Serbia refused contacts with the authorities in Kosovo and demanded that Prishtina be represented by the UN mission UNMIK; Serbia also blocked the flow of goods and people with Kosovo documentation, as well as air services to Kosovo over Serbian territory; it also refused to acknowledge any documents issued by the Kosovo authorities.
 The Serbian minority in Kosovo inhabits an enclave in the south of Kosovo (six municipalities with a Serb majority, totalling around 53,000 people, as well as some villages in Albanian municipalities, totalling about 28,000). The largest compact area inhabited by Serbs is made up of four municipalities in the north of Kosovo bordering Serbia (63,000 people) including the only Serbian town, Mitrovica, where the university and medical centre are located, among other facilities. This area remains outside the control of both Prishtina and Belgrade; the latter only provides funding for the activities of the municipalities. M. Perlec, n. Rashiti, ‘Serbs Integration in Kosovo after the Brussels Agreement’, http://balkansgroup.org/wp-content/uploads/2015/03/URSerb-Integration-Kosovo-19-March-2015.pdf, p. 5.
 The agreement gave rise to particular controversy among the Kosovo Serbs, because it meant the establishment of a border between the states, making it more difficult to avoid tax and customs, as well as reaping the proceeds of smuggling.
 It was agreed that Kosovo* will be the only denomination to be used, and the footnote to be applied to the
asterisk will read: “This designation is without prejudice to positions on status, and is in line with UNSC 1244 and the ICJ Opinion on the Kosovo Declaration of Independence”. Initially, Serbia pushed hard for the use of the full designation, but over time it has ceased to attach so much importance to it.
 The term ‘parallel institutions’ is used to describe the local government authorities, the judiciary, the police and so-called civil defence, the health services, the municipal enterprises and educational units, financed by the government in Belgrade and functioning under the control of the Serbs in Kosovo. In the municipalities in southern Kosovo, these institutions operate in parallel with the institutions subordinate to Prishtina, but there were no other such institutions in the north of Kosovo before 2013.
 In the case of the police and civil defence, the process can be considered completed; significant progress has also been noted in the integration of the judiciary.
 ‘First agreement of principles governing the normalisation of relations’, 19 April 2013, http://www.kryeministri-ks.net/repository/docs/first_agreement_of_principles_governing_the_normalisation_of_relations,_april_19,_2013_brussels_en.pdf
 ‘Association/Community of Serb majority municipalities Kosovo – general principles/main elements’, 25 August 2015, http://eeas.europa.eu/statements-eeas/docs/150825_02_association-community-of-serb-majority-municipalities-in-kosovo-general-principles-main-elements_en.pdf
 Belgrade attaches little importance to implementing the existing agreements or entering into new ones (such as the recognition of diplomas or court judgements), or to strengthening the autonomy and efficiency of the Serbian municipalities in Kosovo, which would facilitate the functioning of the Serbian community.
 Over 48% of Albanians believe that the dialogue has been more beneficial for Serbia, and 58% say that it has not affected the normalisation of relations between Kosovo and Serbia in any way. ‘Public Perceptions on Kosovo’s foreign policy and dialog with Serbia’, p. 29-30.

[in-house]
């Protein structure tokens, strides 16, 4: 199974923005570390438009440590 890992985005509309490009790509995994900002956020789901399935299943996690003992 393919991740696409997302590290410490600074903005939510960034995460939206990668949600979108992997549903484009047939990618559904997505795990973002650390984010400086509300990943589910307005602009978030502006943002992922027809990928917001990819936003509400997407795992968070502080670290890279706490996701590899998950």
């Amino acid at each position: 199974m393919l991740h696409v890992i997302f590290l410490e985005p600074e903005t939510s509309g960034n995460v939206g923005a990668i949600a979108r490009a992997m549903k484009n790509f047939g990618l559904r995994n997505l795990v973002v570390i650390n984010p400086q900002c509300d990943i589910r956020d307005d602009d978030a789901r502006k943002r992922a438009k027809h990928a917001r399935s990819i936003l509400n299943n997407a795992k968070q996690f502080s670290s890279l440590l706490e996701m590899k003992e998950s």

This agreement conflicts with the existing objectives of the construction of a multi-ethnic society in Kosovo based on the so-called Ahtisaari plan, which precisely because of the dysfunctionality of Bosnia-Herzegovina, where a model of wide territorial autonomy has been applied, instituted far-reaching decentralisation and the transfer of significant powers to municipalities. This was done to guarantee minorities a wide range of self-government, but also in order to weaken ethnic divisions and force cooperation. 78% of Albanians consider the agreement to be unfavourable to Kosovo.
 For example, the agreement on the free movement of people in theory enabled people with Kosovo papers to travel to Serbia, but this has been hindered by numerous restrictions, and is very costly as there is no mutual acknowledgement of insurance.
 Cf. B. Weber, ‘Awkward juggling: Constitutional insecurity, political instability and the rule of law at risk in the Kosovo-Serbia dialogue’, prishtinainsight.com/wp-content/uploads/2016/04/URBIRN-Report-2016-ENG.pdf
 The controversy concerns the presidential elections in 2011 and 2016, and the blocking of the assumption of government by the opposition in the 2014 elections by exploiting various legal loopholes.
 They are also challenging the border agreement with Montenegro.
 A petition against the August agreement on the ZSO was signed by up to 200,000 people.
 European Council Conclusion, 13/14 December 2012. http://www.consilium.europa.eu/uedocs/cms_data/docs/pressdata/en/ec/134353.pdf
 Moreover, other outstanding issues remain: the ownership of enterprises, such as the Ujman/Gazivoda hydroelectric power plant, the Trepča mining complex, the supply of drinking water and the cooling plant at Obilić on Lake Gazivoda, which lies in a Serb municipality in the north, the international telephone code of Kosovo, the use of Serbian airspace by aircraft flying to and from Kosovo, etc.
 It cannot be ruled out that the issue of Kosovo will be used for social mobilisation, if it is helpful to the political elite, to divert attention from internal problems and the bad economic situation. The issue of Kosovo is also very well publicised in the Russian media, which are increasingly popular in Serbia.
 ADR: the international convention concerning the carriage of dangerous goods and loads.